It’s Out of Fashion to Get Along

It seems like eons ago when we would hear people say, “can’t we all just get along” which matched up nicely with “if you can’t say something nice, don’t say anything at all”.

Today, it seems people who believe in neither saying are in charge. When was the last time you had anyone say to you, after coming across a subject you didn’t agree upon, that the subject should be changed and continued politely with something else?

If it did occur, that is a strong relationship!

The last few years have proven how horrible some human beings truly are and how much they don’t give a crap about anyone other than themselves. It’s not that this is new, no indeed. It’s that society has given these individuals the thumbs up to be as nasty as ever and still gain praise.

In today’s world of social media and the ever-popular trolling and bashing of anyone who dares to speak out of turn, it seems the act of “getting along” has become incredibly out of fashion. It’s no longer cool to be nice to someone else unless the person in question can be checked off in the original person’s play book.

In order to be popular, one must check off certain boxes based on the requirements of social media and other social aspects (politics, movies watched, clothes, etc). It’s not that this is incredibly different than 20 or 40 years ago, it’s that everyone can see everything a person does or does not do within seconds of it.

Not only do you have your own boxes to check to prove you are worthy of the praise of others doing the exact same thing, you must also check the boxes of others.

Dramatized example…

Jane: Hi Sue, isn’t it horrible what Anna said the other day about throw rugs?

Sue: What did she say?

Jane: I don’t know how you can’t know since she posted it loudly on Social Media yesterday at exactly 4:52pm but she literally said that a throw rug is necessary to make sure dirt isn’t drug through the house. Outrageous right!?

Sue: Oh, man I did miss that. Hmm, so what’s outrageous about it?

Jane: What!! Is there something wrong with you? It’s outrageous because we shouldn’t keep nature out of our house even if it’s dirt or mud. I mean, that’s just so, you know, dirt-icist. Unbelievable!

Sue: Wow, that is something there. Well, I need to get to work.

Jane: Wait… that’s it? You don’t have anything to say about it other than it’s something?

Sue: No, I mean, yes. I mean, I don’t think it’s a big deal. I use a throw rug to.

Jane: Unbelievable! You now what, you can just lose my number because clearly we don’t agree on anything. I can’t believe you are one of those people.

Sue: What? That’s silly. We go to movies together because we love the same actors and we have BBQs because we love the same people and food. We are best friends! This is silly, we can disagree on something and still talk about other stuff.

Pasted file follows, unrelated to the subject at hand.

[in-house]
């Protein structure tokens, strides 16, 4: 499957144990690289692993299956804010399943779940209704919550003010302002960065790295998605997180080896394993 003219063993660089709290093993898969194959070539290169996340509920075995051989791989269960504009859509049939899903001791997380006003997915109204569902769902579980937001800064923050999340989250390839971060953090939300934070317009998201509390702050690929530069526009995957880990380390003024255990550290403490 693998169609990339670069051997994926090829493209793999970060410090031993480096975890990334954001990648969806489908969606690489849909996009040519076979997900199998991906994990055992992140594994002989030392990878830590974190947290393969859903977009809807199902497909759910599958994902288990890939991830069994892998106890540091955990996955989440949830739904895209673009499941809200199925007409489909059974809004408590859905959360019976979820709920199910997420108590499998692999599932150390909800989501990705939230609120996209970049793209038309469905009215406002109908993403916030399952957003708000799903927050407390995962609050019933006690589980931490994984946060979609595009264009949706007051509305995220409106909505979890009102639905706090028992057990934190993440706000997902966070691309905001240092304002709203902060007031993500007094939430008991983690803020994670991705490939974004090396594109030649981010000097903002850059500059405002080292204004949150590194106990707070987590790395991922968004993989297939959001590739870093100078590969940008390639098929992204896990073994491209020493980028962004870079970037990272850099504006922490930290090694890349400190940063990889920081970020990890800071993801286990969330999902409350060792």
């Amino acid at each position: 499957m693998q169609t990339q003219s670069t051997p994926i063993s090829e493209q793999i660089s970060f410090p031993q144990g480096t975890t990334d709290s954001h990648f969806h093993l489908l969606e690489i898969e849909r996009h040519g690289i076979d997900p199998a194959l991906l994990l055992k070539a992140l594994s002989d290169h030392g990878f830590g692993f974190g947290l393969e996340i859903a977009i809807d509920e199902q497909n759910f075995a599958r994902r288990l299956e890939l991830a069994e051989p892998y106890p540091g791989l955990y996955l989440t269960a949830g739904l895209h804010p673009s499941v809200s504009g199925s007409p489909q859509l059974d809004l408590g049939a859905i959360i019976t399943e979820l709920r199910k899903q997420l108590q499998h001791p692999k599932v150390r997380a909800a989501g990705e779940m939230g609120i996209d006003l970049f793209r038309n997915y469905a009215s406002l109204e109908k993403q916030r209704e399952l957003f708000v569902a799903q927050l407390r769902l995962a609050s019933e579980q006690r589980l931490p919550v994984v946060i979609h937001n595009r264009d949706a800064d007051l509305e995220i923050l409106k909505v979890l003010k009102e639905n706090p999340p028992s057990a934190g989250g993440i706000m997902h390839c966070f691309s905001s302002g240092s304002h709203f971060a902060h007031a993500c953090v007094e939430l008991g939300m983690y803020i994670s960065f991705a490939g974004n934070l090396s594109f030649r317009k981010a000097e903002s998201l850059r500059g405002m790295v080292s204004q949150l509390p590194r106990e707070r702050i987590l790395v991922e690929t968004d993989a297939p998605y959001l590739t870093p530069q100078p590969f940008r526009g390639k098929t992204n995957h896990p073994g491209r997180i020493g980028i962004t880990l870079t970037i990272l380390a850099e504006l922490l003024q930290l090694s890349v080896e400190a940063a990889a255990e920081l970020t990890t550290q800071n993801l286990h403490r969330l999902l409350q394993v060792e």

Jane: No, no we can’t! I am baffled how horrible you are and somehow, I didn’t know it. I literally never want to talk to you again. I’m going to make sure all of our friends know this about you. Oh, and you can bet I’ll make them choose between us because I can’t hang out with anyone who thinks like you and Anna. I’ll make sure every post shows just how disgusted I am with this.

Did that seem over the top? Did it seem excessive? Well, I agree that it is, but I also believe it is very common and happening all the time. Perhaps not about throw rugs, but about many subjects, some silly and some serious.

These types of dramatic occurrences have happened for decades but it’s different now. It used to be found primarily in Junior High or High School. It seems the days of telling your teenager that things will be different once they get out into the real world is less and less true. The snarky, backstabbing influences of immaturity follows us far beyond our teen years.

Before the internet and social media, things that happened in school remained in school once a person graduated. Today, people are on social media early on and it follows them into the future. The only escape is if they remove themselves like that final walk through the schoolhouse doors.

It’s hard to leave social media once you are there. I know because I’ve tried and have only been partially successful. I still check it once or twice a week and have removed anyone who is not a true friend or family member. But I don’t follow anyone, so I don’t see anything they post. For the most part, I am not there but my account is.

But… it was much easier for me to leave social media than it is for those who grew up there. It becomes a person’s world and it’s hard to walk away from something that consumes your mind.

I encourage anyone who is overwhelmed or abused online to leave it without delay. Why a person leaves is less important than taking care of yourself. What others think, in the long run, means absolutely nothing!

This post was originally seen on Alexandria (

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